Rapes plummet, but cops urge caution
The police have warned Jamaicans not to celebrate too early despite a more than 50 per cent plunge, year-on-year, in rape reported in the first 33 days of 2019.
According to police statistics, up to February 2, there were 27 reports of rape islandwide compared to 58 last year. This is against 80 rape cases reported for the same period in 2015, 61 in 2016, and 57 in 2017.
At the same time, the police this year reported the largest clear-up rate of rape cases over the same period since 2015.
Twenty-three of the 27 cases reported this year have been cleared up, in contrast to 21 of 58 cases last year, and 21 of 57 in 2017. A case is ‘cleared up’ if a suspect is either charged or dies.
Head of the Centre for the Investigation of Sexual Offences and Child Abuse (CISOCA), Superintendent Charmaine Shand, said that while a drop in the numbers is welcome, the scars on rape victims are deep.
“Rape is oftentimes very traumatic. Most times, it leaves a permanent scar on children. Families become dysfunctional. Most times, victims are fearful, embarrassed,” said Shand yesterday, adding that the matter worsens when the offender is a relative of the victim.
“Adult women who have been sexually abused as children often have problems forming and keeping good relationships … . Some parents are quick to part with a (raped) child who they might see as a mischief maker,” she continued.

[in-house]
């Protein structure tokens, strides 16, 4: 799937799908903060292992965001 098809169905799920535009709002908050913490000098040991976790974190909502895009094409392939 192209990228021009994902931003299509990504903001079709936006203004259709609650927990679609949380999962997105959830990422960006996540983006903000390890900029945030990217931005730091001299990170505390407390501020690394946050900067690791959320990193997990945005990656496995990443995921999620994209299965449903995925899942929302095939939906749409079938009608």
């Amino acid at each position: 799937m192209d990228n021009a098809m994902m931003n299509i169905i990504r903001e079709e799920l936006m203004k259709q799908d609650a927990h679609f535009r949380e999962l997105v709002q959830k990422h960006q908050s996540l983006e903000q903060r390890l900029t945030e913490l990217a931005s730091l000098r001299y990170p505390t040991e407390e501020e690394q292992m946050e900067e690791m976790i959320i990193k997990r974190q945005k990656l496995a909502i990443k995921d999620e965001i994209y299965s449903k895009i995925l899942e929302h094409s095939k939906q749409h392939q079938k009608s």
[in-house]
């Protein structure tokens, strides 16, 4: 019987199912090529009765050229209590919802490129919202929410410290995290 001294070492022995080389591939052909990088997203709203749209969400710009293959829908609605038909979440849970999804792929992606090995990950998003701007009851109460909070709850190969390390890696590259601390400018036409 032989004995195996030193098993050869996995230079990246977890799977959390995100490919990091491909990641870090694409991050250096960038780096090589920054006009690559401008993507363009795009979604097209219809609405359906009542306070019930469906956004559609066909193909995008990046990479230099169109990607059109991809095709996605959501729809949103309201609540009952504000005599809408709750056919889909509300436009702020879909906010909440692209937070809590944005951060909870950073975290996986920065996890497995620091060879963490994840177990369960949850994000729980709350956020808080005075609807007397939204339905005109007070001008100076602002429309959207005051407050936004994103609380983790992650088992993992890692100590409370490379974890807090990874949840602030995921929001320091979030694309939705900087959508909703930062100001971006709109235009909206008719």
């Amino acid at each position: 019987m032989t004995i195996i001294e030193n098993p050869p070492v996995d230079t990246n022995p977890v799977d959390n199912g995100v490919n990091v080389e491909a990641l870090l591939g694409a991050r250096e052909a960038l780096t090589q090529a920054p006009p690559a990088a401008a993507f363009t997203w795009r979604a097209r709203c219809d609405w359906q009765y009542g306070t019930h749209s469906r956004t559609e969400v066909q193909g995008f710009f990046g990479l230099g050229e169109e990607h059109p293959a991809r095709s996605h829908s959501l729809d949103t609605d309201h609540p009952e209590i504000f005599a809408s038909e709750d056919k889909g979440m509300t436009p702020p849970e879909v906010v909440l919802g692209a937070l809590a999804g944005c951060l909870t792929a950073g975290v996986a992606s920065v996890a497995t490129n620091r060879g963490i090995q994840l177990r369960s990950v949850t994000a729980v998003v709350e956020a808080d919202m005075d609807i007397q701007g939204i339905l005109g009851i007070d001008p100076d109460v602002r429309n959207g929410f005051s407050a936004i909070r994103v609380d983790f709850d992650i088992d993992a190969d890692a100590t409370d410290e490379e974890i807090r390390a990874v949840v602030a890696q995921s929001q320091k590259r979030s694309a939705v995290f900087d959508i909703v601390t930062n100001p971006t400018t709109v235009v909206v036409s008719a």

“Thank God that the numbers are down, and I wait impatiently for the day that we exist in a utopia where rape is not something that exists,” offered Tatiana Answer, public relations coordinator for female lobby group Woman Inc.
“It makes me feel sick to my stomach, and it really does not matter if the victim is a man or woman. I only hope that the number reported is the actual number of persons raped, and not just the number of reports that come to the police,” continued Answer.
Many victims never get over the trauma, despite repeated counselling, Answer added.
Police advice for rape victims
1. Victims should report rape cases as soon as possible. There is a 72-hour window to obtain possible forensic evidence.
2. A rapist can be a friend, neighbour, relative or stranger. It is not your fault; seek help.
3.Fear and embarrassment is common among victims. Nonetheless, seek medical and psychological help as soon as possible.
4. CISOCA and agencies such as the Child Protection and Family Services Agency offer safe environments for victims.